A mother writes in looking for advice on how to deal with her mother-in-law. Grandma is feeding her grandbaby black tea and cake, even though she has been asked not to. What would you say?
This is what the mom asks:
“How do I tell my mother in law to stop feeding my one-year-old black tea and cake? She comes from a generation that believes that me telling her what to do when she had lots of kids before, would be disrespectful. I tried once to explain to her that the baby is too young to have caffeine (black tea), and she told me straight away she doesn’t believe in this crap. Now I have been very ill for the last couple of days, and while I’m very grateful that she looks after the little one, it makes my blood boil when I see that she gets feed toast soaked in a copious amount of black tea, followed by Indian sweets … And the list goes on. How do I approach and explain?”
Community Advice for Mom About How She Can Tell Her Mother-in-law to Stop Feeding Her Baby Cake and Tea
It seems that most advice is to just leave it alone. Not to do anything because it’s not harming the baby. What do you think? Would it bother you if your MIL was feeding the baby foods you did not approve of?
“Get over it. She’s watching your baby. As long as she’s not consuming great quantities EVERY DAY, she is fine. Her kid survived yours will too. If you don’t want her to do that pay a sitter. Pick your battles, don’t sweat the smalls things. Let it go.”
“No young child needs caffeine and it’s extremely damaging to their teeth because of the tannins it contains. There are other ways for the grandparents to form bonds with children and they should respect the parents’ wish no matter how many children they’ve raised or “I did that and my kids were fine”. Some children will be ok but it’s extremely disrespectful to ignore the parents’ instructions. My mum and sister only looked after my son a few times and they ignored my wishes and went against his routine and gave him food he couldn’t have every single time so I stopped them from looking after him.”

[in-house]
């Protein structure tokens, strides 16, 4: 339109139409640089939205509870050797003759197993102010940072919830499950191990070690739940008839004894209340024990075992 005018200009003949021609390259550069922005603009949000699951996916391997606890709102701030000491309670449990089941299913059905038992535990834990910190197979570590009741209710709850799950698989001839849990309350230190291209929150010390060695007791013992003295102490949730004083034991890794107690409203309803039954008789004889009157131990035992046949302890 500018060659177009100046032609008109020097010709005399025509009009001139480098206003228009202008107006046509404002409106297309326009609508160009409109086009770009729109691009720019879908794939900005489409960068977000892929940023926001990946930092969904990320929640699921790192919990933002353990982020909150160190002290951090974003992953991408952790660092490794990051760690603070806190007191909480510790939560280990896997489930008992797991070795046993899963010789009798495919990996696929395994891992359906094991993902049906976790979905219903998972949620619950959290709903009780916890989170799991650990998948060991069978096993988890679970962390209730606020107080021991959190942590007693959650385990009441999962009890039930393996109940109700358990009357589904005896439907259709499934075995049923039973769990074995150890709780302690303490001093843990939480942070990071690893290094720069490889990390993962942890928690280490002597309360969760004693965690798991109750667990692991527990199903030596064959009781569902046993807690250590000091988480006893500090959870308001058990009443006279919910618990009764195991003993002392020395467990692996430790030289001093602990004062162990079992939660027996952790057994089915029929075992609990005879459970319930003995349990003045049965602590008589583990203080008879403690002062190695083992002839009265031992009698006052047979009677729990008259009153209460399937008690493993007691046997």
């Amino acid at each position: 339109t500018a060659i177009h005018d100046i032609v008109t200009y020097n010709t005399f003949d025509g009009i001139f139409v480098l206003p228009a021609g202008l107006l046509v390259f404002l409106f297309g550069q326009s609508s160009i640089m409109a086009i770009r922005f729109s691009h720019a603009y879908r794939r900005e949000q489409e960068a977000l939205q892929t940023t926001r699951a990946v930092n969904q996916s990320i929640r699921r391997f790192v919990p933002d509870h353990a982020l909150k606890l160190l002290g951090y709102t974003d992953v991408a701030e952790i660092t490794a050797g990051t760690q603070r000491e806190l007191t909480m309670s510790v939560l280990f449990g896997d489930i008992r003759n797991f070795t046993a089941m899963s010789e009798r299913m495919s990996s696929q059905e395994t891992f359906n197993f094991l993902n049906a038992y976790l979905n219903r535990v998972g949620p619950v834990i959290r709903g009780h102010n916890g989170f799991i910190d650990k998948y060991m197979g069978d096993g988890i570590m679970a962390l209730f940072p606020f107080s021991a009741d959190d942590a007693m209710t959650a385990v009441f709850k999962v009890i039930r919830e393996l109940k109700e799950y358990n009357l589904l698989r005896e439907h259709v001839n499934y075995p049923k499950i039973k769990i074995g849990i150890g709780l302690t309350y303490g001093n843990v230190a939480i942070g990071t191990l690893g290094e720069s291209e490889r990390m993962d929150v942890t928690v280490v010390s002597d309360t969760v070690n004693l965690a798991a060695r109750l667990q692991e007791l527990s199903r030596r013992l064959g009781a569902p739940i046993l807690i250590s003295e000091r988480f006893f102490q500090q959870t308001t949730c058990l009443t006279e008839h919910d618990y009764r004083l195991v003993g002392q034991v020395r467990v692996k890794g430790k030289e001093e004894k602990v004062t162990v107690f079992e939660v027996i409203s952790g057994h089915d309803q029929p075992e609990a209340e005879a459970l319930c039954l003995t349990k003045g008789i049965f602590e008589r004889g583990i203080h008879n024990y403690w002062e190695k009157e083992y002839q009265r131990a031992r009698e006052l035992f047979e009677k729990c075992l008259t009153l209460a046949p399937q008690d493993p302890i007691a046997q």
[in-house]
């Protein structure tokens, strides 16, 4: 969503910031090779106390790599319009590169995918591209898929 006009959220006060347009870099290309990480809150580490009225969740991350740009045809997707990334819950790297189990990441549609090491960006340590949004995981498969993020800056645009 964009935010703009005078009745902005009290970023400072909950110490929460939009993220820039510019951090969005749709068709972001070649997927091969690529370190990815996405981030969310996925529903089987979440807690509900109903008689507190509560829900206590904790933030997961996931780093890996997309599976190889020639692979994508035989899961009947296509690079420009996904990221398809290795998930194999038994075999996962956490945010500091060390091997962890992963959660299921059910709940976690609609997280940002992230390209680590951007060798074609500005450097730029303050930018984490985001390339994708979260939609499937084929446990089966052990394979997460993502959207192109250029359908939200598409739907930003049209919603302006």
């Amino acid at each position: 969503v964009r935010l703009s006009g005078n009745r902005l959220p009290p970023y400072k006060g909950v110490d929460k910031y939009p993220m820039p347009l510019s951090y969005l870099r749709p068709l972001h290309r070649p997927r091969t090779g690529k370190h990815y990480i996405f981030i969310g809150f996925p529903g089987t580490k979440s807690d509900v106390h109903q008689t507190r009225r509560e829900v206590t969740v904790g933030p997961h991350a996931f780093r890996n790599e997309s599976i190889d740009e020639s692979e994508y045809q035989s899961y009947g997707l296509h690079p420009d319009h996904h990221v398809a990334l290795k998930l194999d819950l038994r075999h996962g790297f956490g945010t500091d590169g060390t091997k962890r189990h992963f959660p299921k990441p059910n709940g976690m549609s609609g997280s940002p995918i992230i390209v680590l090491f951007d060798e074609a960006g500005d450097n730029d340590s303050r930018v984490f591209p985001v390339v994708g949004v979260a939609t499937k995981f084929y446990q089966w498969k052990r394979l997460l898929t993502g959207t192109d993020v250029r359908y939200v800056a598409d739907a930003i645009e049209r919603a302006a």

“One day you will wake up & feel grateful that you had such a good role model for your child….. but that day probably won’t happen until she’s gone! Did her own children die? My parents brought up 9 kids and I trusted them with mine. Enjoy your rest time.”
“Some of these comments are driving me, it’s not that fact that most people think it’s harmless or that it was okay back in someone’s day it’s the fact it’s HER kid and she does NOT want HER kid to have that stuff I’ve been there plenty of times, don’t let her watch your kid if you don’t like it and she will get the hint.”
“She’s grandma and the amount of time she spends with your little one giving her special treats vs the time you give her all you believe in will not affect her health. I’d be more worried if she was getting unnatural caffeine and sugars like pop and other processed food. Black tea is very natural.“
Motherhood is hard. We are always trying to do what is best for our children, whatever that may look like. Every mom is different. The way we raise our children will be different. As a mother myself, and as a daughter-in-law, I really do understand that feeling of having someone undermine your authority. I handled it as most wives do, I yelled at my husband! I let him talk to his parents and once I was over my initial anger, I was able to look at the situation differently. Grandparents raised their children the best way they knew how. We come along and tell them we don’t want to do it the same way. To them they hear us say, you did it wrong, I can do better. When you look at it this way, you may be able to address the situation in a way that makes them feel that you respect them and how they raised their children.
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Dawn Onye is a Certified Lactation Counselor. With this certification comes education and her own experience helping mothers and babies with breastfeeding. With her CLC, she is required to keep herself up to date on the research studies, conferences, and training related to breastfeeding. She chose this field not just because she is an advocate for the benefits of breastfeeding, but because she sincerely loves working with mothers and babies. Her mission is not to push breastfeeding on all mothers and babies, but to help all mothers reach the goals they have and to provide the expertise for them to do so. The most important thing in life is to do what is best for your family without judgment from others.
Dawn is also a wife and a mother. She has four children ranging from 12 to 19 years old. She can help many families with tips and tricks she has learned along the way. She loves to read and write. Her favorite seasons are spring and fall, although she does enjoy summers while spending time with her family. There has been no greater accomplishment in life for her than being a mother.